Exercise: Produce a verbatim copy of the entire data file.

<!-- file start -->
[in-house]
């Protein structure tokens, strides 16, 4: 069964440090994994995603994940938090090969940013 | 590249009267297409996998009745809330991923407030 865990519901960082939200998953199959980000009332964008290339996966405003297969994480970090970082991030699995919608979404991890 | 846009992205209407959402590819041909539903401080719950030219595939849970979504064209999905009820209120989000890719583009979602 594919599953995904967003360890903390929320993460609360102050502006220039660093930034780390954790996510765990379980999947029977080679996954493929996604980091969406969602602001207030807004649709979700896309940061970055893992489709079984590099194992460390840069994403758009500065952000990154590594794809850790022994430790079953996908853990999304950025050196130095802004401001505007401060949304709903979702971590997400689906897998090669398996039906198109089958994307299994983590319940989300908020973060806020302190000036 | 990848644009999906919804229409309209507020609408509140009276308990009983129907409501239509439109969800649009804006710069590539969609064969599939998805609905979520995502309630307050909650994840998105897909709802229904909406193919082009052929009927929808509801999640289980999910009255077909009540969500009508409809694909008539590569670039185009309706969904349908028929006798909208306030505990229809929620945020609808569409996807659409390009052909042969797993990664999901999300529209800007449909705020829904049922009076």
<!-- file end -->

[in-house]
């Protein structure tokens, strides 16, 4: 069964440090994994995603994940938090090969940013 | 590249009267297409996998009745809330991923407030 865990519901960082939200998953199959980000009332964008290339996966405003297969994480970090970082991030699995919608979404991890 | 846009992205209407959402590819041909539903401080719950030219595939849970979504064209999905009820209120989000890719583009979602 594919599953995904967003360890903390929320993460609360102050502006220039660093930034780390954790996510765990379980999947029977080679996954493929996604980091969406969602602001207030807004649709979700896309940061970055893992489709079984590099194992460390840069994403758009500065952000990154590594794809850790022994430790079953996908853990999304950025050196130095802004401001505007401060949304709903979702971590997400689906897998090669398996039906198109089958994307299994983590319940989300908020973060806020302190000036 | 990848644009999906919804229409309209507020609408509140009276308990009983129907409501239509439109969800649009804006710069590539969609064969599939998805609905979520995502309630307050909650994840998105897909709802229904909406193919082009052929009927929808509801999640289980999910009255077909009540969500009508409809694909008539590569670039185009309706969904349908028929006798909208306030505990229809929620945020609808569409996807659409390009052909042969797993990664999901999300529209800007449909705020829904049922009076």